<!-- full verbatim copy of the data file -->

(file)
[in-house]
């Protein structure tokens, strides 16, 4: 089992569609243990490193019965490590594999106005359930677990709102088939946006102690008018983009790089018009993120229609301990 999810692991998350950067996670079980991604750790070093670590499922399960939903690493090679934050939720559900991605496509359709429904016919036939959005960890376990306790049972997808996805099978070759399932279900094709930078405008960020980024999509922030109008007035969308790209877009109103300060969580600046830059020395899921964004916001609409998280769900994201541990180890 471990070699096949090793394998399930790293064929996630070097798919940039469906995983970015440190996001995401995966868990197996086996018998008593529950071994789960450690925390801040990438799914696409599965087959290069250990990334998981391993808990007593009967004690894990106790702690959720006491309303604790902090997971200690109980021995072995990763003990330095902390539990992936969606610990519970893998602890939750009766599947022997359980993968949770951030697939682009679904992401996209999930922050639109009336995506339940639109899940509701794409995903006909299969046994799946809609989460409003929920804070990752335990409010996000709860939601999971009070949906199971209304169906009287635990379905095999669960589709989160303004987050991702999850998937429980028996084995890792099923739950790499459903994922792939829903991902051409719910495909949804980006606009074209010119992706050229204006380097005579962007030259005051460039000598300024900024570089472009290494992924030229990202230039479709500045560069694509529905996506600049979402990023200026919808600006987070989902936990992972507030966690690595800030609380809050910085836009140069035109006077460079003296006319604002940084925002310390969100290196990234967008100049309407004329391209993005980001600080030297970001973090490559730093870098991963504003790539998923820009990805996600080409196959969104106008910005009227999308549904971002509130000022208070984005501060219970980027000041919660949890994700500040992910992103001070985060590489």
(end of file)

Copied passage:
[in-house]
């Protein structure tokens, strides 16, 4: 089992569609243990490193019965490590594999106005359930677990709102088939946006102690008018983009790089018009993120229609301990 999810692991998350950067996670079980991604750790070093670590499922399960939903690493090679934050939720559900991605496509359709429904016919036939959005960890376990306790049972997808996805099978070759399932279900094709930078405008960020980024999509922030109008007035969308790209877009109103300060969580600046830059020395899921964004916001609409998280769900994201541990180890 471990070699096949090793394998399930790293064929996630070097798919940039469906995983970015440190996001995401995966868990197996086996018998008593529950071994789960450690925390801040990438799914696409599965087959290069250990990334998981391993808990007593009967004690894990106790702690959720006491309303604790902090997971200690109980021995072995990763003990330095902390539990992936969606610990519970893998602890939750009766599947022997359980993968949770951030697939682009679904992401996209999930922050639109009336995506339940639109899940509701794409995903006909299969046994799946809609989460409003929920804070990752335990409010996000709860939601999971009070949906199971209304169906009287635990379905095999669960589709989160303004987050991702999850998937429980028996084995890792099923739950790499459903994922792939829903991902051409719910495909949804980006606009074209010119992706050229204006380097005579962007030259005051460039000598300024900024570089472009290494992924030229990202230039479709500045560069694509529905996506600049979402990023200026919808600006987070989902936990992972507030966690690595800030609380809050910085836009140069035109006077460079003296006319604002940084925002310390969100290196990234967008100049309407004329391209993005980001600080030297970001973090490559730093870098991963504003790539998923820009990805996600080409196959969104106008910005009227999308549904971002509130000022208070984005501060219970980027000041919660949890994700500040992910992103001070985060590489």